It was only five days ago that I admitted to having never watched Dallas. It was an innocuous post, published only because I was lazy and it was the day before Thanksgiving. Then Larry Hagman died two days later, and I realized I would have to say something bigger than that post, something about Hagman and Dallas and Dallas.
I chose a different route. Below are the recollections of a couple of our editors, two who’ve worked with and around Hagman. They’re better suited than me.
But before that, read our story from earlier this year about Dallas. Then jump.
I only met Larry Hagman a couple of times, interviewing him briefly at the Dallas International Film Festival last year and, in late September, at the 2012 Cattle Baron’s Ball.
Both times he seemed not only entertaining, but bluntly and refreshingly honest. Not only about his personal foibles but about his role as J.R. Ewing, the cartoonishly fiendish oil baron on the iconic Dallas TV show.
At DIFF, I asked about a book by his I Dream of Jeannie co-star Barbara Eden, who’d written that during the making of that TV series, Hagman had been rough on the crew members, and once even urinated on the set.
She’s absolutely right, Hagman replied. “I was an as—–,” he said. “But I’m not an as—– anymore.”
Reportedly he’d cleaned up his act after quitting drinking and undergoing a life-saving liver transplant.
At Cattle Baron’s at Southfork Ranch, where Hagman helped raise funds for the American Cancer Society, I asked him about TNT’s successful Dallas remake, successor to the CBS hit he starred in from 1978-1991.
“It’s like a license to steal,” he allowed. Was he surprised by the reboot’s strong ratings? “Pleasantly surprised,” he said.
The remake’s success, and Hagman’s role in it, called to mind the fact that, despite the city of Dallas’ embrace of the show today, it wasn’t too many years ago that the city’s establishment was quite willing to dismiss Dallas as the fusty relic of an un-hip, un-trendy era that blessedly had passed.
At a public event in 2004 to roll out the city’s new marketing tagline, “Live Large, Think Big,” I remember how sloganeer The Richards Group, then-Mayor Laura Miller and DCVB head Phillip Jones recalled how Europeans continued, stubbornly, to identify Dallas with J.R. and the other Ewings. I also remember how embarrassed and sort of annoyed the city leaders seemed by that association.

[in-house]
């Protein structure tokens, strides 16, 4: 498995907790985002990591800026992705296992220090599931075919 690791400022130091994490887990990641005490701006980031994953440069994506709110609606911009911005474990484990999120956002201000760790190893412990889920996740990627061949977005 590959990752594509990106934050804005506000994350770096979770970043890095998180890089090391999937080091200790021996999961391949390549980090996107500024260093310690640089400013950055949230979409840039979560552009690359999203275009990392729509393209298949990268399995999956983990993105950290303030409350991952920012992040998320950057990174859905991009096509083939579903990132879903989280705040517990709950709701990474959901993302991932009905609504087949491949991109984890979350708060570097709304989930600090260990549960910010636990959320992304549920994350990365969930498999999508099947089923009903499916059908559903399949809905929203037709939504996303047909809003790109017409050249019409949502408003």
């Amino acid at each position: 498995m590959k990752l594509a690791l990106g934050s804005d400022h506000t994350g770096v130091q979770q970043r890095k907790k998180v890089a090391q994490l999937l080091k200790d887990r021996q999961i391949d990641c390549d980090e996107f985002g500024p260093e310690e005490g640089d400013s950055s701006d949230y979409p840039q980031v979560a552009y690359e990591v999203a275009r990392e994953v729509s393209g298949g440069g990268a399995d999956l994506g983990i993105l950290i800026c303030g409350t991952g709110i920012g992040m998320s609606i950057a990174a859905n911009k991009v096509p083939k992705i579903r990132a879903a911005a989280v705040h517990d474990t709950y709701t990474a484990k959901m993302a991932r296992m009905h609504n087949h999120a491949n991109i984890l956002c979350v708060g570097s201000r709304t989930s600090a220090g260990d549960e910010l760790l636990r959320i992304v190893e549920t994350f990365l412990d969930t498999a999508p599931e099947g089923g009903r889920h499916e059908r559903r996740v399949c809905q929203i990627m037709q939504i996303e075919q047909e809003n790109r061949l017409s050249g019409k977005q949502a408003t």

At the DIFF event last year, Hagman told me that TNT’s “new” J.R. would show no signs of mellowing with age. “He’ll be the same as—– he always was,” he promised.
In the end, I guess you could say, Hagman–or was it J.R.?–had the last laugh.
- Glenn Hunter
Lisa Blue Baron’s 60th birthday party doesn’t start for an hour. But VIPs like Dallas‘s Linda Gray, Patrick Duffy, Brenda Strong and Larry Hagman are already at the Blue Baron estate on Preston Road. As part of Lisa’s celebration, Hagman is to announce the launch of the Larry Hagman Foundation. It is to benefit underserved children in the creative arts.
It was just a year ago that the Dallas crew had been dealt a daunting blow to the TNT revival of the Dallas series. Just before filming, Hagman had been diagnosed with cancer. The international media had gotten wind of the Dallas’s lead’s illness, but not the specifics. Word had gotten out that it was prostate cancer. Neither Larry nor his inner circle denied it. More importantly, they didn’t confirm it. They knew it was tongue cancer, but all were sworn to secrecy.
In the library, Hagman is being interviewed by WFAA-CH. 8’s Ron Corning about the foundation announcement. He looks thinner and grayer than he did just a month before at the Cattle Baron’s Ball.
As the crowd of guests assembles in the Blue Baron backyard, they wait for Hagman. While Duffy and Gray go onstage to introduce him, Hagman stands at the base of the stage next to Asleep at the Wheel’s Ray Bensen and the Hagman Foundation’s Lara Ashmore. Just as the introduction is winding down, he starts to take the steps leading up to the stage. The twosome on stage tell him they’re not through yet. Looking frail, the 81-year-old slowly heads back down the steps. Someone offers him a hand. He smiles and waves them off.
Then it is his time to talk to the crowd including Mayor Mike Rawlings, Skip Hollandsworth, Holly and Stubbs Davis, Caroline Rose Hunt, Laura Miller and husband Steve Wolens, Annette and Harold Simmons, Gina and Scott Ginsburg and Molly and Doug Barnes. He knuckle-bumps Patrick, but Linda will have none of that. She wants a hug and a kiss. Hagman gladly accommodates.
With a politician’s smile and a gleam in his eyes, he thanks all and tells about his newly created foundation. As he leaves the stage, he is surrounded by guests. Everyone wants to have their photo taken with him. One man wants him to sign his three ornate vases. Larry signs one, then a second one. When the third one is put in his hands, Larry signs but quickly moves on to being photographed with Lisa’s three daughters.
Unlike the more robust man who had been the hero of the rain-sodden Cattle Baron’s Ball just a few weeks earlier, he has a gray cast about him and seems thinner. His wing-like eyebrows aren’t as devilish.
Eventually he manages to slip to a high-top table just between the tented lounge and the mansion. With a bottle of water in hand and hunched over, he settles down with a couple of white-haired friends. Like a Macy’s balloon that has lost its air, he appears to be out of energy but still at ease.
Six weeks later Larry Hagman would end his run as a result of the cancer. But the legend of J.R. would continue.
- Jeanne Prejean